Joe Sykes in a darkly funny production of the award-winning play by Rajiv Joseph
by Jackie Pray
It’s final days. Bengal Tiger at the Baghdad Zoo opens September 14 at Atlanta’s 7 Stages. For Joe Sykes and the rest of the cast and crew it’s crunch time. They’ve chosen a challenging piece of contemporary theater. Now it’s all coming together.
“This is not an easy play,” Joe says. “It deals with the lasting afterlife of violence. It’s disturbing and heartbreaking and darkly funny. Audiences will be unpacking elements and scenes for days. I’m so impressed that 7 Stages is doing it and I’m so grateful to be part of it.”
During a break in rehearsals, Joe took time out to talk about the play and the work he’s doing to prepare for his portrayal of Tom, an American soldier caught up in a distant war and one of two soldiers guarding a Bengal Tiger in a bombed-out zoo.
“The play is set in Iraq at the outset of the US invasion in 2003. You have carnage and confusion, characters who are ill equipped to handle either, and a wisecracking Tiger on stage—what’s not to love there! I play Tom, an American soldier and one of those characters who’s entirely human and, as a result, badly equipped to manage life in war. He’s not a likeable character; he’s almost an antihero.”
What happens to Tom during the course of the play adds another layer to the rats’ nest of painful and caustically funny ideas that make the play work—six years and two wars after it opened. “The challenge for me as an actor,” Joe says, “is to keep the audience engaged with Tom and fully aware of his humanity.”
How does Joe do that? He starts with something very small.
“Tom. He’s from Michigan. It’s shaped like a mitten. Those are lines from the play. But I’m putting a lot of weight into that. I think he’s an average American. When you visualize the drastic differences in terrain between Iraq and Michigan, you can understand Tom’s experience. For him, it’s like being on another planet where the aliens are shooting at you. It’s nothing like Michigan. It’s exotic and unfamiliar and hostile. Starting from that point, it’s easier to understand how American soldiers could de-humanize people from the Middle East.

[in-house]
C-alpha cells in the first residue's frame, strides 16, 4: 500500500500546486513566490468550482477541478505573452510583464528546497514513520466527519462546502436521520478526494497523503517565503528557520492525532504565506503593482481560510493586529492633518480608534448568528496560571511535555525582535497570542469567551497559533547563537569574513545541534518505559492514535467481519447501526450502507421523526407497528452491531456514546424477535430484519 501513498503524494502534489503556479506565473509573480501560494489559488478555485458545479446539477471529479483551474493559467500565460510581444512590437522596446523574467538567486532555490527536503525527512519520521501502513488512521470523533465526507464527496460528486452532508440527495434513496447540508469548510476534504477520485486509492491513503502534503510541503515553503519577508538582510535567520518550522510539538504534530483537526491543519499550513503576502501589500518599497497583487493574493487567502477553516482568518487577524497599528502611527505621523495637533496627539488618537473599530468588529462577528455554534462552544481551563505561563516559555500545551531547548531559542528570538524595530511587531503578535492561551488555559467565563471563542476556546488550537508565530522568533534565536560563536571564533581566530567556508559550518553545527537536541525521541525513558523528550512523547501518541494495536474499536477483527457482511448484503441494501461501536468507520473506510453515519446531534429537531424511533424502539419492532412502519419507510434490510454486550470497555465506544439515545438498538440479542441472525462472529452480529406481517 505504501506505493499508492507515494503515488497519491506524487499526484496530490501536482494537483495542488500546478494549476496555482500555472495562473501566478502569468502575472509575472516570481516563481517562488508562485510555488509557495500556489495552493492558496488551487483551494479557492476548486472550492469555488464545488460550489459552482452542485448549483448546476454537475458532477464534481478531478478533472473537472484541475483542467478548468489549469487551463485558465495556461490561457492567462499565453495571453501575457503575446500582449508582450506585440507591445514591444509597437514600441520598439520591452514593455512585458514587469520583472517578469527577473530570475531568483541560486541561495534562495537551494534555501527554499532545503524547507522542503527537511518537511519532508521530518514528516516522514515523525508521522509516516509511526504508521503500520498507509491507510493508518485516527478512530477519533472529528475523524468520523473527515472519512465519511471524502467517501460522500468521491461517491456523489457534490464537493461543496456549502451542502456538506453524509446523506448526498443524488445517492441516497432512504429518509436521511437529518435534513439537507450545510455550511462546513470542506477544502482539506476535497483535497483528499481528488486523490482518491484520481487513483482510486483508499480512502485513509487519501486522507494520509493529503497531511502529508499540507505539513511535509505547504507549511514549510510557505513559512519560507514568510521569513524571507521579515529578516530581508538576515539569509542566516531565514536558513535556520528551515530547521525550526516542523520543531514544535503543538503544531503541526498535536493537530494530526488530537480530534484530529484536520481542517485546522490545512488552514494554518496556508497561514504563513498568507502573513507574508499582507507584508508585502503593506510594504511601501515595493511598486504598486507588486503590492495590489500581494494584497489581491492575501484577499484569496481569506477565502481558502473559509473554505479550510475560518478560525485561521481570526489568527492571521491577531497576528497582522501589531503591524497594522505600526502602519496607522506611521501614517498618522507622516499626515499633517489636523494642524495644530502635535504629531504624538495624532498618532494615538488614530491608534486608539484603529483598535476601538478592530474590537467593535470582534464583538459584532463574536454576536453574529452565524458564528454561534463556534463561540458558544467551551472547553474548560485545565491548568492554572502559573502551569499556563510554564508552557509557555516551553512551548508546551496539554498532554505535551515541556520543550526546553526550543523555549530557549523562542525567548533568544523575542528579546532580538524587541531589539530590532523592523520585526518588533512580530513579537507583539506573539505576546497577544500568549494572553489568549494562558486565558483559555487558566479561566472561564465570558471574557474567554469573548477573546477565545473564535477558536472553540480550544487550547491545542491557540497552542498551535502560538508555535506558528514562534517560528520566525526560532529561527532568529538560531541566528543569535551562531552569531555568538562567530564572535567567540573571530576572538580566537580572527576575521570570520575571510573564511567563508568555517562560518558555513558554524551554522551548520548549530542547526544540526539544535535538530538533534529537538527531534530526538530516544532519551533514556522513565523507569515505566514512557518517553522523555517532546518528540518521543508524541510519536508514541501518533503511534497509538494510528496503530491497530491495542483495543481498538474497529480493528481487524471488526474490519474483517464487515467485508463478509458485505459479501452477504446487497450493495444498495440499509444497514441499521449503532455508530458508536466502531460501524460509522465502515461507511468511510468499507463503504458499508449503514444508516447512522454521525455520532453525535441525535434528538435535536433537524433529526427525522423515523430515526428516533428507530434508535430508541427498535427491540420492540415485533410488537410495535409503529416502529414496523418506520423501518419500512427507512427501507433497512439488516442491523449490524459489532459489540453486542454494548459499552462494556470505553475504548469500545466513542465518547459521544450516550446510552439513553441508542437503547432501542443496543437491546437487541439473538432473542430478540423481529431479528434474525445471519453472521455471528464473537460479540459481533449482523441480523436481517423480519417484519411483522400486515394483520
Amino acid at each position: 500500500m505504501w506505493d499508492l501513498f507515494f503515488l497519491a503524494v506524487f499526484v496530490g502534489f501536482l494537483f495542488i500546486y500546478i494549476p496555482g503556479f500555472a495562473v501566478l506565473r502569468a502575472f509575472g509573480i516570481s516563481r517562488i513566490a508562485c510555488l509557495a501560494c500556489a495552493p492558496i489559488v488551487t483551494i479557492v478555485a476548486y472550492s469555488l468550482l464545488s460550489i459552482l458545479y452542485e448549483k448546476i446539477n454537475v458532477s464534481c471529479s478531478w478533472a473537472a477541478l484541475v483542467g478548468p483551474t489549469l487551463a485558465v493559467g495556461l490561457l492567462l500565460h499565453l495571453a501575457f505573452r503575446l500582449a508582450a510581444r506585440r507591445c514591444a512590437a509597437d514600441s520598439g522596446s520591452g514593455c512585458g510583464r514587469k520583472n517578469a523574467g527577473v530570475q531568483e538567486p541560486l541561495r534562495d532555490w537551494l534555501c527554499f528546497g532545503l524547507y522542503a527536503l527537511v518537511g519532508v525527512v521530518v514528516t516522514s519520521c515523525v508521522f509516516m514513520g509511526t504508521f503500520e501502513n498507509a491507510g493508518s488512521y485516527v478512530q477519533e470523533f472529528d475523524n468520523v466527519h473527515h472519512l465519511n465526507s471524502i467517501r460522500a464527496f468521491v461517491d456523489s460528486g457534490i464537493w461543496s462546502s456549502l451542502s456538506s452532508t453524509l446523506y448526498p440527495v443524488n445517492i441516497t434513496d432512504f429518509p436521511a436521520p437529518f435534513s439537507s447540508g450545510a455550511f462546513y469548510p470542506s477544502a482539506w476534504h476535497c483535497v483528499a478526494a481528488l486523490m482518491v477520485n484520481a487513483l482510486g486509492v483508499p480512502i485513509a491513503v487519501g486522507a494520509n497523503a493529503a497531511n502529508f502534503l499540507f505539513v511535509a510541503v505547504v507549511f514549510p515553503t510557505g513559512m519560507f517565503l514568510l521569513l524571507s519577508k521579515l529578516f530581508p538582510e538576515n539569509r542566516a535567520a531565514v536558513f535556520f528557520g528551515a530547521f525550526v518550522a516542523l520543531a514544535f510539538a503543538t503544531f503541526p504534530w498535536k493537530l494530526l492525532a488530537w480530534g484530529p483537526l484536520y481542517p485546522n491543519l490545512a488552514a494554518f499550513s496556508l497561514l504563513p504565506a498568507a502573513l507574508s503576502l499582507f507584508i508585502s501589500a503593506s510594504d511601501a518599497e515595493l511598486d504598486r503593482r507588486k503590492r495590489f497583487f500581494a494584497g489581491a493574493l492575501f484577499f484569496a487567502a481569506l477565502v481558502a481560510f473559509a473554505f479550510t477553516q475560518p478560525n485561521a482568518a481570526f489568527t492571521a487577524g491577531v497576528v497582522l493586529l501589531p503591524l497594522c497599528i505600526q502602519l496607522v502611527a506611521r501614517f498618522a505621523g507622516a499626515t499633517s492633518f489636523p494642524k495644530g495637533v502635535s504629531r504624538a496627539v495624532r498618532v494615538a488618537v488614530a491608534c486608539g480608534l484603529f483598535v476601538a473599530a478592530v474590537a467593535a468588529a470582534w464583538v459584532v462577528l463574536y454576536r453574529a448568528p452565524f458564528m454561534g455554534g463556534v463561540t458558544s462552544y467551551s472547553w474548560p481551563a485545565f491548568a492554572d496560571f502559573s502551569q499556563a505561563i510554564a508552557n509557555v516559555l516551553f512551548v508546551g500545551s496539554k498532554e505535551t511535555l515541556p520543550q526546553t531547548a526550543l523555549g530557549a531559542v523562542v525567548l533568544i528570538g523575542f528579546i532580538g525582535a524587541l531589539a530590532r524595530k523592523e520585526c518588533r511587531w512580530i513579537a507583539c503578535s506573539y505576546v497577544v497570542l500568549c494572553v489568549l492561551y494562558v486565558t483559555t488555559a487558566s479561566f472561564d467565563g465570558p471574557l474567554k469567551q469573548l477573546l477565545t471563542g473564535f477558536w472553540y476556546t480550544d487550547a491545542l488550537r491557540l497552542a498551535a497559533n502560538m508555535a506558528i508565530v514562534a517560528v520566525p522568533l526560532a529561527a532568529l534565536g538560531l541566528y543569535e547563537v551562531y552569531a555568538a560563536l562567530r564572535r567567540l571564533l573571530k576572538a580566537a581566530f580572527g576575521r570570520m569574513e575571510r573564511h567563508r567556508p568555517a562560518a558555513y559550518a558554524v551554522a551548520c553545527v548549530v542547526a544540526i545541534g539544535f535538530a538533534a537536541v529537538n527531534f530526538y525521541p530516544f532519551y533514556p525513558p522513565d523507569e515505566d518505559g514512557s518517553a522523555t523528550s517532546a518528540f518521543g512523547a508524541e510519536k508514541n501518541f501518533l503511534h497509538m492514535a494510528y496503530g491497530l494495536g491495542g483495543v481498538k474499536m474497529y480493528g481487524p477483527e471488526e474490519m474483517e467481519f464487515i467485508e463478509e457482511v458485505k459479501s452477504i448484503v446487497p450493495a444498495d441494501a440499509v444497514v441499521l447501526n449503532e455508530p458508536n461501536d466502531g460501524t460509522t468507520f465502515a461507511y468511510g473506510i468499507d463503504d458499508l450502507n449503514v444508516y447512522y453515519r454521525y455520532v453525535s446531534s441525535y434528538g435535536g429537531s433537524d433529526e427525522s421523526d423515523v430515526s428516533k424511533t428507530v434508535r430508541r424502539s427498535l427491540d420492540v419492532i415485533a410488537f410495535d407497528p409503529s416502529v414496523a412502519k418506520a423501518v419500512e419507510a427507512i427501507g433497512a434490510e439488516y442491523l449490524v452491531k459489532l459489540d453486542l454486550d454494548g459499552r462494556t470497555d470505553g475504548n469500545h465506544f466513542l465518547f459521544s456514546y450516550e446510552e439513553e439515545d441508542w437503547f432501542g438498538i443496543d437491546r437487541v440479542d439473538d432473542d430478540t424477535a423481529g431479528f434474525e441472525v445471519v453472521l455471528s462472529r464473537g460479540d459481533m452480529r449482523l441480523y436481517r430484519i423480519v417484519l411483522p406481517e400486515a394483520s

“But at the same time, we are humans. We have empathy. For most people, empathy is what gives us our humanity. But a lack of empathy can be fostered through trauma and manipulation. Soldiers like Tom are manipulated by being taught to kill. Essentially, soldiers learn to be inhuman to protect Michigan. This manipulation is a form of trauma. In so many places in this play, writer Rajiv Joseph reminds us that the effects of violence last… and haunt us. Violent acts damage our souls. So Tom is a scar. He is traumatized. During the play we find out that he was at the two-day standoff at the Hussein brothers’ mansion. Tom has killed and he has escaped death. These ideas are unfathomable. But Joseph gives us a path into them. My job—the job of everyone involved in this production—is to lead the audience down that difficult path into some sort of understanding.”
While the wisecracking ghost of a Bengal Tiger, played by Kevin Stillwell, often takes center stage, the layered and painfully honest scenes Joseph has written for Tom amplify the play’s themes of lost humanity, confusion and desolation. Playing them requires a fearless willingness to explore loss and shame.
“Despite his deep feelings, Tom is unable to process his emotions and understand them—to the point where it’s tragically funny. (The play does a great job of making the audience feel uncomfortable with their own laughter.) Tom’s ignorance is comical—heartbreaking and comical.”
Director Michael Haverty is convinced Joe has the chops to pull it off.
“I’ve seen Joe perform in dozens of plays in Atlanta,” Haverty says, “and I’ve never seen him in a role quite like this. The steps he makes every day in rehearsal deepen our understanding of his complex and bottled up character. It’s a joy to work with Joe, and his explosive presence in Bengal Tiger strengthens what we believe is a powerful production. We’re glad Joe has joined us.”
7 Stages is a professional, non-profit theater company devoted to engaging artists and audiences by focusing on the social, political, and spiritual values of contemporary work. It is a global center for the creation of vital conversations through collaborative performance.
Bengal Tiger at the Baghdad Zoo by Rajiv Joseph, directed by Michael Haverty, runs Sept 14—Oct 8 at 7 Stages, Atlanta.
Want more? Joe talks about the play’s themes and making his debut at 7 Stages. View Joe’s interview: